Yale Law School
P.O. Box 208215
New Haven, CT 06520-8215
NBER Program Affiliations:
NBER Affiliation: Research Associate
Institutional Affiliation: Yale University
NBER Working Papers and Publications
|July 2015||The Private Ordering Solution to Multiforum Shareholder Litigation|
with : w21362
This paper analyzes a private ordering solution to multiforum shareholder litigation: exclusive forum provisions in corporate charters and bylaws. We examine what drives the growth in these provisions and whether, as some critics contend, their adoption reflects managerial opportunism.
We find that nearly all new Delaware corporations adopt the provision at the IPO stage, and that the transition from zero to near-universal IPO adoption over 2007-14 is driven by law firms. Characteristics of individual companies appear to play little or no role in adoption decisions. Instead, the pattern of adoption follows what can be described as a light switch model, in which law firms suddenly switch from never adopting to always adopting the provision in the IPOs they advise.
For midstream adoption...
Published: Roberta Romano & Sarath Sanga, 2017. "The Private Ordering Solution to Multiforum Shareholder Litigation," Journal of Empirical Legal Studies, vol 14(1), pages 31-78.
|October 2009||Institutional Investors and Proxy Voting on Compensation Plans: The Impact of the 2003 Mutual Fund Voting Disclosure Regulation|
with : w15449
This paper examines the impact on shareholder voting of the mutual fund voting disclosure regulation adopted by the SEC in 2003, using a paired sample of management proposals on executive equity incentive compensation plans submitted before and after the rule change. While voting support for management has decreased over time, we find no evidence that mutual funds' support for management declined after the rule change, as expected by advocates of disclosure. In fact, we find evidence of increased support for management by mutual funds after the change. There is some evidence that firms sponsoring such proposals both before and after the rule change differ from those sponsoring a proposal only before the change. For example, firms are more likely to sponsor a proposal both before and after ...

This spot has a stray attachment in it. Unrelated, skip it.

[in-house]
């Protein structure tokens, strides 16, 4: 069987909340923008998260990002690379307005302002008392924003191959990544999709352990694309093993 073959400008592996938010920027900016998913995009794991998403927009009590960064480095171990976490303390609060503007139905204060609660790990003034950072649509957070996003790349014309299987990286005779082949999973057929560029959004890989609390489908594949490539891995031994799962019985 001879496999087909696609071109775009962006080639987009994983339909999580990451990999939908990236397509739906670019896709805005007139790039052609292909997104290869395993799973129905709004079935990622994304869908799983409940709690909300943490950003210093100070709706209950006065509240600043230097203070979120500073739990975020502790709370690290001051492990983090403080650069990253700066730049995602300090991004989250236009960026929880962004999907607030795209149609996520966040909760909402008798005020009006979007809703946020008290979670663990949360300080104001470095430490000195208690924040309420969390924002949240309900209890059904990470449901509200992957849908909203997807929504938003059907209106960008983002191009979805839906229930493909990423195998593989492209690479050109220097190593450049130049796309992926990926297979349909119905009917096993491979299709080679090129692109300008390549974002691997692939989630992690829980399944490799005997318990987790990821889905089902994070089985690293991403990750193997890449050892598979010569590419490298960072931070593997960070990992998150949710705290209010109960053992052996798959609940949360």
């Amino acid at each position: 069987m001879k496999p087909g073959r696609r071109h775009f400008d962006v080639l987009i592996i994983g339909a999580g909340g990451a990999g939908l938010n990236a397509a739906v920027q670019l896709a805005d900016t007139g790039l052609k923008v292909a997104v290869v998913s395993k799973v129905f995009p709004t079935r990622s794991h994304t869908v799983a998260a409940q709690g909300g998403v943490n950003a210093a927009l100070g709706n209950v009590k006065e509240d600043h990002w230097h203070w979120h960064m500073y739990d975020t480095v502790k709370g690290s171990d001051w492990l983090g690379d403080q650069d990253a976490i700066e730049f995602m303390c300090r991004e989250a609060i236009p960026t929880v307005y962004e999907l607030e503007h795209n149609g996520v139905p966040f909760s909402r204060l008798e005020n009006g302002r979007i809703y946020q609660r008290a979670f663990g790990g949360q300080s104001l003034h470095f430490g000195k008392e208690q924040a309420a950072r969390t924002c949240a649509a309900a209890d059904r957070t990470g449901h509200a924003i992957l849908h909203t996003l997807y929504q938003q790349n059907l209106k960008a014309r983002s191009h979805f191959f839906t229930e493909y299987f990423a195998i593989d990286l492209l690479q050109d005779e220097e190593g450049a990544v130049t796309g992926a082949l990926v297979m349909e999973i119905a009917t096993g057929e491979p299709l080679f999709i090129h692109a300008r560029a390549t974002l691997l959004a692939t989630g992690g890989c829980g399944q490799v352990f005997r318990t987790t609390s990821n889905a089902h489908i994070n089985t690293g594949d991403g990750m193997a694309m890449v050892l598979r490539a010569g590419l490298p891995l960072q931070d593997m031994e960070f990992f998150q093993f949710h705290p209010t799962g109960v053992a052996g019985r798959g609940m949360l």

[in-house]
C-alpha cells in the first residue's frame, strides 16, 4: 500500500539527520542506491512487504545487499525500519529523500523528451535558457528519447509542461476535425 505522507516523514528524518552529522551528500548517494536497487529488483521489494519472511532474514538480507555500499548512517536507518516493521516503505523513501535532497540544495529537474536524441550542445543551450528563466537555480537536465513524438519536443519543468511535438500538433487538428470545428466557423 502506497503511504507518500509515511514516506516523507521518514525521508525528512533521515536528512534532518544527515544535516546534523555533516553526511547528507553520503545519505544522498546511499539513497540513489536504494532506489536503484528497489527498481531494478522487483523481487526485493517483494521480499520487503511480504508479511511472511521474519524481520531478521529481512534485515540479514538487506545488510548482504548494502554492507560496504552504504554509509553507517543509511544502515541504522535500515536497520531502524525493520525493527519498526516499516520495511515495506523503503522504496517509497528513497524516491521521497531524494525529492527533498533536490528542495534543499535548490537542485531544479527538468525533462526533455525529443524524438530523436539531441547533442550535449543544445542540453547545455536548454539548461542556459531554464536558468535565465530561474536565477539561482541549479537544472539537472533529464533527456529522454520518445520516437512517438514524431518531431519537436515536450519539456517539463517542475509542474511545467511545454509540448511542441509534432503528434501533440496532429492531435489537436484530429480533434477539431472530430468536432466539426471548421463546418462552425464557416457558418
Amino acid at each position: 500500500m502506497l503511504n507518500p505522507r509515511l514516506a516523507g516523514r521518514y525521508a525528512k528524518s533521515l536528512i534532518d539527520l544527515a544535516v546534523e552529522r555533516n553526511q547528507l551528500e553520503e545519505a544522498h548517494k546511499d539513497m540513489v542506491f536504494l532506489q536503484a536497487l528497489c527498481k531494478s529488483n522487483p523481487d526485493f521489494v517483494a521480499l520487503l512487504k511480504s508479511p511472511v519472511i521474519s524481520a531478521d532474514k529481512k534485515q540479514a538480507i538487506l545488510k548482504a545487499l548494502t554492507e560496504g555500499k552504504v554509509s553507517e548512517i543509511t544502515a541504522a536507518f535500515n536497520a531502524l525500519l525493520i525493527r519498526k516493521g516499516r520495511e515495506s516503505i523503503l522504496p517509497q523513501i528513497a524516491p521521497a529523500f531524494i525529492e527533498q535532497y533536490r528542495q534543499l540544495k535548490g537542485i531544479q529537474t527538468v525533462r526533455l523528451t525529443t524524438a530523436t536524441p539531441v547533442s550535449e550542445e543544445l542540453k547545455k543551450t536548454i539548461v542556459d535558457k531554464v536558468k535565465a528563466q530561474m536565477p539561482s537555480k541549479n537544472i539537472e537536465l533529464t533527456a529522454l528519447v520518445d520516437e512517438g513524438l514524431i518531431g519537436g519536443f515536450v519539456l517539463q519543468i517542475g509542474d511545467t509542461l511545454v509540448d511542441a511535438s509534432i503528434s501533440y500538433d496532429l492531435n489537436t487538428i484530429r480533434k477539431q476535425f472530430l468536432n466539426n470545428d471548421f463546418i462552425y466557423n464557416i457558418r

Published: I nstitutional I nv e stors a n d Pro x y Voti n g on Compens a tion Plans: The I m p a c t of the 2003 Mutual Fund Voting Disclosure Regulation ( with Martijn Cremers), 13 American Law and Economics Review 220 ( 2011)
|August 2002||Does Confidential Proxy Voting Matter?|
Confidential voting in corporate proxies is a principal recommendation in activist institutional investors' guidelines for corporate governance reforms. This paper examines the impact of the adoption of confidential voting on proposal outcomes through a panel data set of shareholder and management proposals submitted from 1986-98 to 130 firms that adopted confidential voting in those years. Institutional investors promoting confidential voting maintain that private sector institutions have conflicts of interest that prevent them from voting against management even though to do so would maximize the value of their shares; they contend that anonymous ballots will enable such investors to vote their true interest, and thereby anticipate reduced support for management proposals and increased s...
Published: Romano, Roberta. "Does Confidential Proxy Voting Matter?" The Journal of Legal Studies, vol. 32 (June 2003).